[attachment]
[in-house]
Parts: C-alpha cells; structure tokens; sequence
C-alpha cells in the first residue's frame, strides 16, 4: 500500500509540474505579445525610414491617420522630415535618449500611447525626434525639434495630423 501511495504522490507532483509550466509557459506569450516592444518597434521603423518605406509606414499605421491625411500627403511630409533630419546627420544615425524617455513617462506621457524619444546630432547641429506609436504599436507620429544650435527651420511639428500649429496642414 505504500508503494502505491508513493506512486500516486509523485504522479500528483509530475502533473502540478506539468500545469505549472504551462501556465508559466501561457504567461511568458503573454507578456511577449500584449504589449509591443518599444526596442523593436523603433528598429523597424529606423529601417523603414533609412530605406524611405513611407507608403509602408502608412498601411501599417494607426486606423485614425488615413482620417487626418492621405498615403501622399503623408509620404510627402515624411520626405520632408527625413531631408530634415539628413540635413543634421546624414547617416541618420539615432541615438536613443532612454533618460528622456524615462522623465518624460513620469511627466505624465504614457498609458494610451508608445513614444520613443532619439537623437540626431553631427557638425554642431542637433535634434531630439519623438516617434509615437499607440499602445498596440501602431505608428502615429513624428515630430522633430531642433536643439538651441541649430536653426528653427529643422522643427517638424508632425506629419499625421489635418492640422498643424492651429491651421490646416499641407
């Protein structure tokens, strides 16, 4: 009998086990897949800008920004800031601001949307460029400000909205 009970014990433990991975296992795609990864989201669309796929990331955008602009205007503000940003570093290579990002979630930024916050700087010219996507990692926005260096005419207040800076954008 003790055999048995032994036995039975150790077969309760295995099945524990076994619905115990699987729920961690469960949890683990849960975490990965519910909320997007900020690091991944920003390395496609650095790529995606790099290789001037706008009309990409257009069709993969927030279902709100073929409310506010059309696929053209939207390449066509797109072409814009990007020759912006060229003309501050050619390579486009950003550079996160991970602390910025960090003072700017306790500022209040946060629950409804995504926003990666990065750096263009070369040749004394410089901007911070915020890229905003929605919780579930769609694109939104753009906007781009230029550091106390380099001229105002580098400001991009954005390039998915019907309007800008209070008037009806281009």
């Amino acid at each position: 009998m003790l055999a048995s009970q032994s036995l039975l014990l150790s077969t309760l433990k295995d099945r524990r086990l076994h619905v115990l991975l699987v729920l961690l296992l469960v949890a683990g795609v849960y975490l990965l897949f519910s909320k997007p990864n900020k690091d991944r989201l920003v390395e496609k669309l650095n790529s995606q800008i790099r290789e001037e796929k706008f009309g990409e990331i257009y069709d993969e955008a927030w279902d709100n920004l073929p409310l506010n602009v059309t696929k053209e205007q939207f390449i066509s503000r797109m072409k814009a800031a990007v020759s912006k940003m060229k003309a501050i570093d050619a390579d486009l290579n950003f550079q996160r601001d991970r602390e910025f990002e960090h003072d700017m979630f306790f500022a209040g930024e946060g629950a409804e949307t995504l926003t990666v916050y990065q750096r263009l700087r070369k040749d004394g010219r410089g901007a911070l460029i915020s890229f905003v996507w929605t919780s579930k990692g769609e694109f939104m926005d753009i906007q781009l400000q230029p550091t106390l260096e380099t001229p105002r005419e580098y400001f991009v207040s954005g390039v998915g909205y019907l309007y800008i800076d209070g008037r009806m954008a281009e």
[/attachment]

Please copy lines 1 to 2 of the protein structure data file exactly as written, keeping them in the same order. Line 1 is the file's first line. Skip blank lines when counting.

[in-house]
Parts: C-alpha cells; structure tokens; sequence